I think we would all agree that eating well is key to health and a healthy weight. But getting to the eating well part isn’t just about the food. If it were, we would have far fewer overweight people today.
Two-thirds of American adults are overweight, and half of them fall into the obese category. Numbers are climbing globally as well. How can that be turned around so that two-thirds of adults are at their ideal weight? It’s complicated, but it’s entirely possible.
Emotions factor into eating in very deep ways. If you go way back, you may remember how a parent or well-meaning adult put a lollipop in your mouth after your fell off your tricycle and skinned your knee, when what you really needed was a hug and reassurance that you’d be okay.
You may also remember getting a treat for good grades, or a grandmother saying, “Eat, eat, eat – I baked all day for you!” These experiences planted the seeds that link emotions to food, unconscious ideas that food is comfort, food is love, and even food is avoidance of feelings.
A client of mine is caregiving some family members. She gained a lot of weight because she ‘rewarded’ herself with huge amounts of junk food when she really needed a hug and a show of appreciation. She felt trapped and food was her comfort.
Food is so available today that it is easy to fall into patterns of eating when we are not hungry. It takes awareness, emotional balance and a conscious effort to limit access to food when it is not meal time.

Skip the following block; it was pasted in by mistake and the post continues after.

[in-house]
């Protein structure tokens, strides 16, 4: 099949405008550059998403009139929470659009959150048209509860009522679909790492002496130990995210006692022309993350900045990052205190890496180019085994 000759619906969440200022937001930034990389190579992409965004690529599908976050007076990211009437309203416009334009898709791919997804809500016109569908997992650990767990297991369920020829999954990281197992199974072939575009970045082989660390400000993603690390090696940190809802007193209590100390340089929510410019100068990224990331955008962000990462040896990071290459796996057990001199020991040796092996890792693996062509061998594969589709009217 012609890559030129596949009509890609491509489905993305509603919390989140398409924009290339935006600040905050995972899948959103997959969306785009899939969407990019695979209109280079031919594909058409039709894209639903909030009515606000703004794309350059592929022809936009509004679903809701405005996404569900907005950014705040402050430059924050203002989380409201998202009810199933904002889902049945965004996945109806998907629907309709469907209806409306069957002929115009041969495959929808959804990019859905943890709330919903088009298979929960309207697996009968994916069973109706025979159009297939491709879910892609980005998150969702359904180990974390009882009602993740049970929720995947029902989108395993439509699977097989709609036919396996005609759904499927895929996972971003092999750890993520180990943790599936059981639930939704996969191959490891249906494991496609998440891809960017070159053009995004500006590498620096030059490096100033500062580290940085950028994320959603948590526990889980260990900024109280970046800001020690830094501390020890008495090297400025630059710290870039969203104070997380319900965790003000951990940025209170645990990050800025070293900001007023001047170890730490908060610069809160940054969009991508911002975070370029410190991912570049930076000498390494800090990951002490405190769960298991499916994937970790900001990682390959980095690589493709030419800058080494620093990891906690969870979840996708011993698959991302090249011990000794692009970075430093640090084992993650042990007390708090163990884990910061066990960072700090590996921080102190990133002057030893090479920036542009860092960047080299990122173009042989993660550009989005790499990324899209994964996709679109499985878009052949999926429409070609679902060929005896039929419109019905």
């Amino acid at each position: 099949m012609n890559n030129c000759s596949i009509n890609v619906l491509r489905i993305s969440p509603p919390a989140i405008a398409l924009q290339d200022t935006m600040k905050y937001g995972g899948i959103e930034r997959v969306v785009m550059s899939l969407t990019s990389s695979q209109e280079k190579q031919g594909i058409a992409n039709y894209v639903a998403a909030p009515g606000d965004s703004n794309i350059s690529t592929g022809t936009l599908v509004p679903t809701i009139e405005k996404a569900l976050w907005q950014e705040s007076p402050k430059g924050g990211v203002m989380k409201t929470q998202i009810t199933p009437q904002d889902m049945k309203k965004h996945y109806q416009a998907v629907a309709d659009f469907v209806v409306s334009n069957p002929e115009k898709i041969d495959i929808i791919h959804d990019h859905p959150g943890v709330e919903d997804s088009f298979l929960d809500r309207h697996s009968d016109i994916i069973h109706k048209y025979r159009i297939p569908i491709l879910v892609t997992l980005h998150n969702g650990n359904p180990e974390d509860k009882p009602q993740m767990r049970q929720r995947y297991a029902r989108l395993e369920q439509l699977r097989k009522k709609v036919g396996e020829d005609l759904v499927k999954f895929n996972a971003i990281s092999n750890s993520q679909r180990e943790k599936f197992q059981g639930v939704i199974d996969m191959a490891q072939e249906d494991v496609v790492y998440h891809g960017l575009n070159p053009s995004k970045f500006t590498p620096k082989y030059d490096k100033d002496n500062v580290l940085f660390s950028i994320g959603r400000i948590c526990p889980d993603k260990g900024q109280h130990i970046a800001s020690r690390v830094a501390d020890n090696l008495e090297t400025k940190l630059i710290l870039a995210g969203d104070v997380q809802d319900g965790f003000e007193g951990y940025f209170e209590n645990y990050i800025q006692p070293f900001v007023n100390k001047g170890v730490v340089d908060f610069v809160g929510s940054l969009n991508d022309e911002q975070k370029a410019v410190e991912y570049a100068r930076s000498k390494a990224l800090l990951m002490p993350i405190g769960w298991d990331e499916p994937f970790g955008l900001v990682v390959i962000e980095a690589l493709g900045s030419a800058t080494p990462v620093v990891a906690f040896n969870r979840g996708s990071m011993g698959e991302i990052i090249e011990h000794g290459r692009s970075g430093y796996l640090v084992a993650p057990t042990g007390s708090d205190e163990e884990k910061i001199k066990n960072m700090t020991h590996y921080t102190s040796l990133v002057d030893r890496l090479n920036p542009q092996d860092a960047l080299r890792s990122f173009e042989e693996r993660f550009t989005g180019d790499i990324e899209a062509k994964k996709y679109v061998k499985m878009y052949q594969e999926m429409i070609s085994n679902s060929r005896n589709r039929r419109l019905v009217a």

It’s easy to get trapped in a cycle of emotional eating, but there are steps you can follow to avoid this practice.
The first step is to get in touch with your physical body. It’s very important to start recognizing the true physical feeling of hunger.
You need to know what hunger feels like so you can eat when you are hungry and pass up food when you are not.
The second step takes work. You need to know how you feel about things. If you have been an emotional eater for a long time, you have been anesthetizing yourself with food. When you do that, it is very easy to get out of touch with your authentic emotions. You zone out.
So, the next time something upsets you, check in with yourself. Do you feel angry? Hurt? Disappointed? Lonely? When you connect with that feeling, you will have a chance to resolve it in a way that doesn’t involve food.
The third step is to make sure you eat meals every day. Your biological functions require energy, and when you don’t give your body energy by eating quality food, your brain, hormones and blood sugar take over and create cravings for just about anything in sight.
We can blame it on food, or blame it on the scale, or blame it on the things or the people who upset us.
But to have a healthy relationship with food, we need to take care of our emotions and remind ourselves that we are lovable human beings. With that acknowledgement, learning to eat for the right reasons becomes much easier.
My client who had been eating junk food as a reward for caregiving is doing something different now. She spoke with her family and said she’s happy to help them, but she is putting some boundaries around the time that she gives them.
She now has time to socialize with friends at least once weekly. And per my instructions, she gives herself a big hug every day and appreciates herself for getting more balance in her life. In doing this, the junk food that once soothed her is no longer needed.
When you learn to say “No” to things that are too much for you, you are saying “Yes, I love you” to yourself.
Have you had experiences with emotional eating? Can you see a link to your younger self and how emotions were handled early on? Do you come from a food is love culture? Please join the conversation and share your thoughts.